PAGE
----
Sometimes it’s about the journey
Whenmy old high school contacted me about attending their Career Fair to speak about being a journalist to their grade 10, 11 and 12 students, I was a bit shocked. I’m a writer and an editor, not a game-changer. What could the children possibly learn from me?
But I agreed to present, and hopped in my 2013 Volkswagen Jetta TDI test vehicle to make the near-200 km journey out to my old stomping grounds.
Along the winding, sloping highway route lined with orange, red, yellow and brown foliage as far as the eye could see, the Jetta and I fell into a rhythm. As I reminisced about my days at Stanstead College (the uniforms; the boarding houses; the 20-minute bell; the sprawling campus; the sit-down meals), the Jetta kept me firmly planted in the present, on schedule and topped up on fuel.
As my 2-hour drive came to an end in the Jetta TDI and we rolled into Stanstead, I took a few detours before heading to the school, visiting the house where my grandparents lived for nearly three decades and where I spent every summer and Christmas for years; then on to my old house where we lived for two years before moving to the big city.
Driving through the small town in the Jetta TDI, it all felt rather symbolic. I was looking back on the foundation that helped me become who I am today. My time living in Stanstead and attending Stanstead College molded me into the person I am today. It is my base. And I felt satisfied to be revisiting those memories in a car just as stable, reliable and unfaltering as that past proved to be for me.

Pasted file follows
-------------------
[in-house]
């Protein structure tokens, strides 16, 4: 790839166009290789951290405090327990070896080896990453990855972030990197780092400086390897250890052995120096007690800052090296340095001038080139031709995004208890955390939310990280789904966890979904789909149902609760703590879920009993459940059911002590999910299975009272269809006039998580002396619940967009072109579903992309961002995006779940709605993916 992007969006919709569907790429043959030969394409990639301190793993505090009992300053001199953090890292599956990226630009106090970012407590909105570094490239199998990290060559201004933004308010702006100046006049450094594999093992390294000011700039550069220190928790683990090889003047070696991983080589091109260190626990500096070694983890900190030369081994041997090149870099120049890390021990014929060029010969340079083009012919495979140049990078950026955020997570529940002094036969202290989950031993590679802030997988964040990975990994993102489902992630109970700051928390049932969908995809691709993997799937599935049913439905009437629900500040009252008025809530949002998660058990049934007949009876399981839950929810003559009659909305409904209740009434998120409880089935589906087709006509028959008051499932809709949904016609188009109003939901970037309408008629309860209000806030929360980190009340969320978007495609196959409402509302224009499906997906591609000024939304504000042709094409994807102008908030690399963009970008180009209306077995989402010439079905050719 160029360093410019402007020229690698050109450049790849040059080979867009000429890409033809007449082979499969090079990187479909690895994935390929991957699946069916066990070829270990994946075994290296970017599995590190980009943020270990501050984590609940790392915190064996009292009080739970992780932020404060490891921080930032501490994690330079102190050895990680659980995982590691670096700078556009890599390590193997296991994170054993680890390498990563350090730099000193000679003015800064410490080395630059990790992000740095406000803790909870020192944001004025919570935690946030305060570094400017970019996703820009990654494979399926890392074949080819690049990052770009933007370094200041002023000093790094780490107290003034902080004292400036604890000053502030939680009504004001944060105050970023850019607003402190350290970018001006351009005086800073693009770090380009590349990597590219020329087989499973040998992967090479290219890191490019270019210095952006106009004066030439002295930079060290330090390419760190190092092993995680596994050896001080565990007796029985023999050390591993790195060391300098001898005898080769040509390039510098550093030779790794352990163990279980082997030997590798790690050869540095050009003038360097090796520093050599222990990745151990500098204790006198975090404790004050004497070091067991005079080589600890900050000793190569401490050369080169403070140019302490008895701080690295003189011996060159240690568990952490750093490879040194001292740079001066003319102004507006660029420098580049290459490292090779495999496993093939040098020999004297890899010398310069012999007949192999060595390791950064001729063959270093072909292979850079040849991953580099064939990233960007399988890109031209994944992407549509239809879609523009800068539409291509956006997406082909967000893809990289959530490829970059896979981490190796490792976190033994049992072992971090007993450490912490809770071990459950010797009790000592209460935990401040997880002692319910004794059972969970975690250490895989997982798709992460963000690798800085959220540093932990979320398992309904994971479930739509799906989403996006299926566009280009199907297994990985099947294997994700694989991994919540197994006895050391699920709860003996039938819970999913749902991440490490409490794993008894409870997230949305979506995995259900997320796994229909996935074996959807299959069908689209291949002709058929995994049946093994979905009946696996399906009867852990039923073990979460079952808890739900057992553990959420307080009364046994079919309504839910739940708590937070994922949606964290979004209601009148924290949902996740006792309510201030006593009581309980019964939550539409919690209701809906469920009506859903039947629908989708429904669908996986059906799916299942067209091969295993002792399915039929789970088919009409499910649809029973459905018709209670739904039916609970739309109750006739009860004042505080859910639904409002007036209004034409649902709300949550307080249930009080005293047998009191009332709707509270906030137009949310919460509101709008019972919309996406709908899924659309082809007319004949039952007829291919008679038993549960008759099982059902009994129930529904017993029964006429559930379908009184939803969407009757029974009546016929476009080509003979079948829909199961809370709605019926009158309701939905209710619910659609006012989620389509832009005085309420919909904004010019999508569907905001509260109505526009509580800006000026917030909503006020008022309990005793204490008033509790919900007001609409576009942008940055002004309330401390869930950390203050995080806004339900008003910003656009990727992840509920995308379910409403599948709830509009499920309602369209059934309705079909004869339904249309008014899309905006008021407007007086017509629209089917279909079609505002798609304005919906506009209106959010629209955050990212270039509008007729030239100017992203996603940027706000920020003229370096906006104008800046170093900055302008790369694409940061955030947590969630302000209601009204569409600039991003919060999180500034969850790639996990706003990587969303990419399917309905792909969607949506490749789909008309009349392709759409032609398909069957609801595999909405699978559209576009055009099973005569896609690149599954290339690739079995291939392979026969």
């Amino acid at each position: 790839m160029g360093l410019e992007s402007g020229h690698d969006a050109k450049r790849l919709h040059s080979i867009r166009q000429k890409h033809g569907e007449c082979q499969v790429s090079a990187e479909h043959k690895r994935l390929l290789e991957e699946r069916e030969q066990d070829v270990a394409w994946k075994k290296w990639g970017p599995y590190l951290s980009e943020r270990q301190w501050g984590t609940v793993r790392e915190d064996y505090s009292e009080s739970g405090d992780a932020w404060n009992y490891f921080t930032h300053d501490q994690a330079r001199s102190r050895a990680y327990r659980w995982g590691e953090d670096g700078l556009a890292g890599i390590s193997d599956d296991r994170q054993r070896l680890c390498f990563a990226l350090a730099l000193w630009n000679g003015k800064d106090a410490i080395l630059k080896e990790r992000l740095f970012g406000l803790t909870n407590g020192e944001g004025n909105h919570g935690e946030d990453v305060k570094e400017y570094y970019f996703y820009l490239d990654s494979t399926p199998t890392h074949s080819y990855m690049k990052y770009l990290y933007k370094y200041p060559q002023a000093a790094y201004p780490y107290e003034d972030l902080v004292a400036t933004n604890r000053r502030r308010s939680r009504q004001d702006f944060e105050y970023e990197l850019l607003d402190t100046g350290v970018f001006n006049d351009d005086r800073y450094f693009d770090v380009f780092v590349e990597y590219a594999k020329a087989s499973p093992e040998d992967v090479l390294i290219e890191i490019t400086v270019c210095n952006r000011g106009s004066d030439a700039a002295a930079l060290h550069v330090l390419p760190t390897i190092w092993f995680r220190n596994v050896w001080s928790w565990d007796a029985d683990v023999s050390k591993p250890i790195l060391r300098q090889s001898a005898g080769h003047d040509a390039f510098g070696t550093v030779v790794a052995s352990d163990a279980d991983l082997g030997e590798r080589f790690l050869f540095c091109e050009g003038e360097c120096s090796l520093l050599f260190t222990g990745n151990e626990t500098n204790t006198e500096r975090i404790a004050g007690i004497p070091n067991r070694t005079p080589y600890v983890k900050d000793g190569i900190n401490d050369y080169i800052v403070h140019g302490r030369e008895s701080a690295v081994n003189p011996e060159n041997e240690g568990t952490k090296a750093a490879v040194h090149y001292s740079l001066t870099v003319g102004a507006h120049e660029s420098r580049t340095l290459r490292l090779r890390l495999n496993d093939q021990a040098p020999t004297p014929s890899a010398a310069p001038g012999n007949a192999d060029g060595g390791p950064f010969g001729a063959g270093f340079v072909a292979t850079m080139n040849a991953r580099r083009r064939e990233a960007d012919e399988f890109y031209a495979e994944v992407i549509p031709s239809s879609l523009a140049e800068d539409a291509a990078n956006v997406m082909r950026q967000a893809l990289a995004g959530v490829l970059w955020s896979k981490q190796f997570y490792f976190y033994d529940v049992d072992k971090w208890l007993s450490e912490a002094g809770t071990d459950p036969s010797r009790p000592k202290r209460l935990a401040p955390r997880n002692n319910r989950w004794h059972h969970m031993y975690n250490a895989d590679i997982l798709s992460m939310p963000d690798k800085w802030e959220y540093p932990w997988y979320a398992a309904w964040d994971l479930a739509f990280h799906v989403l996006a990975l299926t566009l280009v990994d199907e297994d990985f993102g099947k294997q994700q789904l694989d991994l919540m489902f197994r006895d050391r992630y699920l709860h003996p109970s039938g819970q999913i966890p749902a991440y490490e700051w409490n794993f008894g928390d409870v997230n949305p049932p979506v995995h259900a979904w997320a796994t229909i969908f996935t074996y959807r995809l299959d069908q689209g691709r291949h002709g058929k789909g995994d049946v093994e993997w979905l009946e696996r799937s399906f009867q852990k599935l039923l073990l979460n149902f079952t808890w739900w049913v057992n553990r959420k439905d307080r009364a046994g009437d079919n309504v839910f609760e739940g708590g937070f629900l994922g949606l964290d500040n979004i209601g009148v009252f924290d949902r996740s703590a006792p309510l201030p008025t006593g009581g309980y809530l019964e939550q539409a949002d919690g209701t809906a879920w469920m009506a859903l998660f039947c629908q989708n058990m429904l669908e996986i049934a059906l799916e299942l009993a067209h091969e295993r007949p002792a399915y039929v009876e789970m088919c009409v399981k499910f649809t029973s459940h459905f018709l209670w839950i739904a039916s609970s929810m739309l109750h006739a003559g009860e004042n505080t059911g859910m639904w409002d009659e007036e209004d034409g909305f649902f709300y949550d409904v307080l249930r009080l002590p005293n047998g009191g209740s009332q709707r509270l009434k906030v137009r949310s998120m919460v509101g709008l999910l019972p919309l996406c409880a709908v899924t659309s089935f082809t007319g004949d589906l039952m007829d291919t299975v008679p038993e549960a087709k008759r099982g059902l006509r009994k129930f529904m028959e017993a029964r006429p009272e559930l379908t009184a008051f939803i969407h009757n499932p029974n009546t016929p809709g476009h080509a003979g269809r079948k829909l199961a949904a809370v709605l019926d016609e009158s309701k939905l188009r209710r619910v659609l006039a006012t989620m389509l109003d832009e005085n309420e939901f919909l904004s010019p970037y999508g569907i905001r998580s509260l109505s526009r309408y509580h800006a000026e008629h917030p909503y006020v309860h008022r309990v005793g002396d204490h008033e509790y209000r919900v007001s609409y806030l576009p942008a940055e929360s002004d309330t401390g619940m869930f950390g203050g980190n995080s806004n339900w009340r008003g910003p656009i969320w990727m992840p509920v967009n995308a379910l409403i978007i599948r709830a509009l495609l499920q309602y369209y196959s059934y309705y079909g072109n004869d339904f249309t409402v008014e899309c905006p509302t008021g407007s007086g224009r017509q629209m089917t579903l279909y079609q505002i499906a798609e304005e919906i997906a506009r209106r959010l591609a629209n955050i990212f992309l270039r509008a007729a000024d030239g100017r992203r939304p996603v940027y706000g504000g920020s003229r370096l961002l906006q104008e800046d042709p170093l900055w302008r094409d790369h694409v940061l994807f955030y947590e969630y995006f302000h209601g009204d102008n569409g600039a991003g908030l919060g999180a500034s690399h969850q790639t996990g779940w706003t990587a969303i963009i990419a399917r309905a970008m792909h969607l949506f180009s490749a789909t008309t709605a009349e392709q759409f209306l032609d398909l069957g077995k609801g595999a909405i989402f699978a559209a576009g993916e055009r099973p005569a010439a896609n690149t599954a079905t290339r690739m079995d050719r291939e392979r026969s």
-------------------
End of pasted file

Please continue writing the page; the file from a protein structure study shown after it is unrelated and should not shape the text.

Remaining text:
Speaking with other invitees to the Career Fair, I started to feel rather “small” amongst the engineers, fighter pilots, RCMP officers and scientists. There I was: the lowly writer. I had no props (guns for the RCMP officer, helmets and skates for the engineer) and no uniform (the fighter pilot had his helmet and all), just some business cards and a lap top.
And yet, the children I spoke to were engaged in what I had to say. They had question upon question about how journalism has changed, how I make myself stand out, and how to succeed s a writer in a world where “anyone” can do it.
During one of my three sessions, I mentioned how (no matter what), it’s important to love what you do or you won’t do it well. Not only am I passionate about cars, but I love to write and I’m happy every morning when my alarm goes off. I want to go to work.
This garnered a standing ovation from a few students, and I have to admit; it made me blush.
As I walked out to my Jetta TDI at the end of the night, I stood for a moment and looked at the Moka coloured vehicle, dripping with autumn rain, sitting under a bright red maple tree: It was me, and my career.
The VW Jetta TDI is one of those cars you might not notice on the road, but it’s so important to the automotive industry. It doesn’t have tons of props or doodads (at least not that you’d notice right away). It’s one of those vehicles that can change the game, in a subtle kind of way. It’s unwavering, well-built and it knows where it stands in the industry. It’s not trying to be anything it’s not. And, despite the rapid changes going on around it in the automotive industry, it stands strong in its convictions as an expert in its domain.
I thought my short trip to Stanstead would be uneventful and perhaps even a bit embarrassing, but it turned out it was an enlightening trip in more ways than one. Sometimes it really is necessary to visit the past in order to pave the way for your future. Reprinted with permission
Wife, Joyce Children, Arlie, Brian, Gary, Beverly, Donna, Shane
photo courtesy Miranda Lightstone returned to Stanstead College to talk about her career as a writer.